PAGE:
Provence Frequently Asked Questions

Q.  What equipment should I bring?

A.  A camera with interchangable lenses is a good start. Lenses should include a wide angle for village scenes and a telephoto lense in the 200 - 300 mm range which will work well for isolating details and long range landscapes. A sturdy tripod is essential for the early morning and evening sessions. Polarizing and neutral density filters are recommended. Batteries and film or memory cards sufficient for your shooting style round out the essential equipment list. An electrical adapter for European plugs is handy for recharging batteries and laptops.

Q.  What if I don't have a lot of experience?

A.  Our workshops are focused on helping photographers become better photographers, whatever their current level. Sometimes the right environment, encouragement, and technical assistance are all that is necessary to create photos of a lifetime. Beginners and experienced photographers are welcomed equally.

Q.  Can I bring along a non-photographer friend or spouse?

A.  Subject to available space, non-photographers are welcome to attend. The cost is $1600 and includes accomodations, breakfasts, ground transportation, and entrance fees.

Q.  How many people will be in the workshop?

A.  We believe keeping the group small allows each of us to work with each other in the most effective way. Therefore, the maximum number of photographers in the Provence Workshop is 4.

Q. Should I bring along a computer?

A. Being able to download your images to a computer adds a level of image protection and allows you to review or edit your images before returning home, and to share them during the workshop. If you do not have image editing software, many packages allow downloading trial version for a 30 day period, before purchasing.

Q. How do I get there?

A. Most major U.S. cities have flight connections to Paris (CDG). From inside the CDG terminals, direct trains are available to the Avignon TGV station.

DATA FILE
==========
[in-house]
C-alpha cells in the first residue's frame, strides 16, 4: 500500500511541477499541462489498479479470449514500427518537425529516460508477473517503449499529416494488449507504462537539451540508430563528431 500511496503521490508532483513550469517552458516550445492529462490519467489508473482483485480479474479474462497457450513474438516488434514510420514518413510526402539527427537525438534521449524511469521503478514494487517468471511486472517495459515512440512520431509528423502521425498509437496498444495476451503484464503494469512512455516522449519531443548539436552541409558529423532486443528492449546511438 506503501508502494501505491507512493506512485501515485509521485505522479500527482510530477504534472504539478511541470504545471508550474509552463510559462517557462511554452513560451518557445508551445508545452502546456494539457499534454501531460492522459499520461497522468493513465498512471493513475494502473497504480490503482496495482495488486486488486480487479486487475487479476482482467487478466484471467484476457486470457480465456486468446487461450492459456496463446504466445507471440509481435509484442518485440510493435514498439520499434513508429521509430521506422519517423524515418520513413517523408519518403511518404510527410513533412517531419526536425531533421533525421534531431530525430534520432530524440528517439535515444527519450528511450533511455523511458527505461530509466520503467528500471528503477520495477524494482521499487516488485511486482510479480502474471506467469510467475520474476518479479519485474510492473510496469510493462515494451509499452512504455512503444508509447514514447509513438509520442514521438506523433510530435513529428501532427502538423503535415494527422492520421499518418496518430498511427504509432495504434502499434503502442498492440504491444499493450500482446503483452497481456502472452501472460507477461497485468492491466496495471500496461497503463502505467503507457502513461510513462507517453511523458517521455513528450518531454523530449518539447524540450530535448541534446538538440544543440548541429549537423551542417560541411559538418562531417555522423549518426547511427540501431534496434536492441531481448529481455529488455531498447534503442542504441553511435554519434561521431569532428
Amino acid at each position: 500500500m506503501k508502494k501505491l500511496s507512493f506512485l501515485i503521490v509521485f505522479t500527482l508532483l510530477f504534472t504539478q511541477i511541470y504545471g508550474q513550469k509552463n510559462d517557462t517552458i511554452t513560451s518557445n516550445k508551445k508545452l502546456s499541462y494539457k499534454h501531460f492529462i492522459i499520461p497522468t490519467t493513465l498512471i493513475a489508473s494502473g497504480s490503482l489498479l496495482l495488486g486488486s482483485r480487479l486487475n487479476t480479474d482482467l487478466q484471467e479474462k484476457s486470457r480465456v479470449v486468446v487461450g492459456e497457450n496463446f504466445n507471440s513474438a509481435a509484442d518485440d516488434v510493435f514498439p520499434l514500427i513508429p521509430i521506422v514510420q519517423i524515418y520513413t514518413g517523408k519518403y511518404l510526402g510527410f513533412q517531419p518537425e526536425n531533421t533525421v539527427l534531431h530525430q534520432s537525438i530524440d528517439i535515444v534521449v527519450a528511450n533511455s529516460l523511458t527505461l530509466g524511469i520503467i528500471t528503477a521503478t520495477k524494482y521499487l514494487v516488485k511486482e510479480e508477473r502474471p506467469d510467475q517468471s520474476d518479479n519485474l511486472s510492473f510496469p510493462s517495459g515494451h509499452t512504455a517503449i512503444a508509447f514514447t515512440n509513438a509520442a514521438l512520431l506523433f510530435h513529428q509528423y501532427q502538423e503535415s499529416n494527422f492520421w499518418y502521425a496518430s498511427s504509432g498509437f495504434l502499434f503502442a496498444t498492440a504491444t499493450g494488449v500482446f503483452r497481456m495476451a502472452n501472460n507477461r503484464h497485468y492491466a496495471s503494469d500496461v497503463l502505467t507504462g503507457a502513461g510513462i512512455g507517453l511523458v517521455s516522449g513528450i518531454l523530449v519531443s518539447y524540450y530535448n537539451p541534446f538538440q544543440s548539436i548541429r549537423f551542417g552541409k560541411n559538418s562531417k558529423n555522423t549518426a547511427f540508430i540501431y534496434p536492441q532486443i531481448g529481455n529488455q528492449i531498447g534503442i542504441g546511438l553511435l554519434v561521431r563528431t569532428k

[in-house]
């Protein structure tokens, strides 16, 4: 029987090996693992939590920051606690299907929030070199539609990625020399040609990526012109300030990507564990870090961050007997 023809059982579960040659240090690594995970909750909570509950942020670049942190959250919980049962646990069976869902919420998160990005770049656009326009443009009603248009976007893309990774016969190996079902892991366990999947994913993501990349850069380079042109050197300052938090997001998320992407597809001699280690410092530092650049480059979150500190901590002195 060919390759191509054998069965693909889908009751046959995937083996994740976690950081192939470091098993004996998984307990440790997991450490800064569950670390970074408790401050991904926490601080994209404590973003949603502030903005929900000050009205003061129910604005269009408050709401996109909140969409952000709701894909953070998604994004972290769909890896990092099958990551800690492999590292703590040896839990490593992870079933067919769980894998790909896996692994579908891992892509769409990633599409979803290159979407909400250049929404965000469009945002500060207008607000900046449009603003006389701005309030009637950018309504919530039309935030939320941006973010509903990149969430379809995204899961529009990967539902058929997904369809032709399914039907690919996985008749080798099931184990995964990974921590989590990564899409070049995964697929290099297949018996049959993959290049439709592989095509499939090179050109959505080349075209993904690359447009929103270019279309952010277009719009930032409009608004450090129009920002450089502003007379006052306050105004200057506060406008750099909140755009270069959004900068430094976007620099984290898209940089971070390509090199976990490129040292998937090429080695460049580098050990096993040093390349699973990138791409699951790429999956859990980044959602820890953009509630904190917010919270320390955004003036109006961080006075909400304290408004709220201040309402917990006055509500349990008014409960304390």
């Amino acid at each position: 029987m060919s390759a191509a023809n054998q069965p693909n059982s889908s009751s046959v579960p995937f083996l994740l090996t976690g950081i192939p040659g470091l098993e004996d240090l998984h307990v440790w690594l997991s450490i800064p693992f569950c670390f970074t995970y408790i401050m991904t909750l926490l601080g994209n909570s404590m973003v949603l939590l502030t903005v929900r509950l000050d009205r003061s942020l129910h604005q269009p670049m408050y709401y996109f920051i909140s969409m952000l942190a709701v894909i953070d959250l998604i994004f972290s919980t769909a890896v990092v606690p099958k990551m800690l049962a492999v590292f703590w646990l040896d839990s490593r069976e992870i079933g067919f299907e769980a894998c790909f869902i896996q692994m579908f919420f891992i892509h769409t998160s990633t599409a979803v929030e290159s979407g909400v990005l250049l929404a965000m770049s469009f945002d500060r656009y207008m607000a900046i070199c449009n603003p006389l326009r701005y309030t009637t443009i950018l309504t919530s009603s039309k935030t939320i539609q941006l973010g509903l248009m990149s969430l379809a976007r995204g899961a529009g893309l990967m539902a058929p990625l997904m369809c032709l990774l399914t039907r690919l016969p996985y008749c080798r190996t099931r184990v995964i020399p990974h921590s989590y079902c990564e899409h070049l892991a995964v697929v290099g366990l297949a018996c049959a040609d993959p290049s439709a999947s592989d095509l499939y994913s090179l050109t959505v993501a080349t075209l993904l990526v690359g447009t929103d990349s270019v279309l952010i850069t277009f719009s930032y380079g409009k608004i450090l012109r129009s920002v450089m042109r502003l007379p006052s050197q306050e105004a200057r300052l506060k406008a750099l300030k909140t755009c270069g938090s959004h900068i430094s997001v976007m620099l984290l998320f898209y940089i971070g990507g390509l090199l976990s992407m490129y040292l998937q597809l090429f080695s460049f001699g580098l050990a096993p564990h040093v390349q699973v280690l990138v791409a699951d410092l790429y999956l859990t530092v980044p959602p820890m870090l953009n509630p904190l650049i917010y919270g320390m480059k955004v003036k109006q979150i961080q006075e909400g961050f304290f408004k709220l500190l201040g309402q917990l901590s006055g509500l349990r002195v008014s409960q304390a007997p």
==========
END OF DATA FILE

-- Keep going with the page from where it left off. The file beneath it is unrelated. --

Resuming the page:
Q. Do I need to know how to speak French?

A. Speaking French is not required. However, we suggest you learn a few words or phrases to be able to show courtesy to our French hosts. Phrases like Hello, Good Bye, Please, Thank You, How much is that?, are all good things to know.

Q. What about meals?

A. Breakfasts will usually be taken at the hotel after the morning shoot. Lunch may be at a local restaurant as a group or on your own if you wish. Lunch might also consist of a picnic lunch or locally produced baguette of bread, cheese, and a bottle of fine wine eaten under a tree near one of our shooting locations. Dinner will usually take us to a local restaurant to experience the Provencal cuisine before or after the evening shoot.

Q. What clothes should I bring?

A. The daytime temperatures will be warm, but early morning and evenings could be cool in the higher elevations. A lightweight jacket or sweater is recommended. Since some walking in farm fields or on cobblestone streets and stairs will be involved, comfortable and waterproof walking shoes are important.

Q. What can I expect to learn?

A. During the workshop we will discuss topics like exposure, composition, lighting, color, and most of all, the art of seeing. Open discussions are encouraged to allow all of us to learn from each other.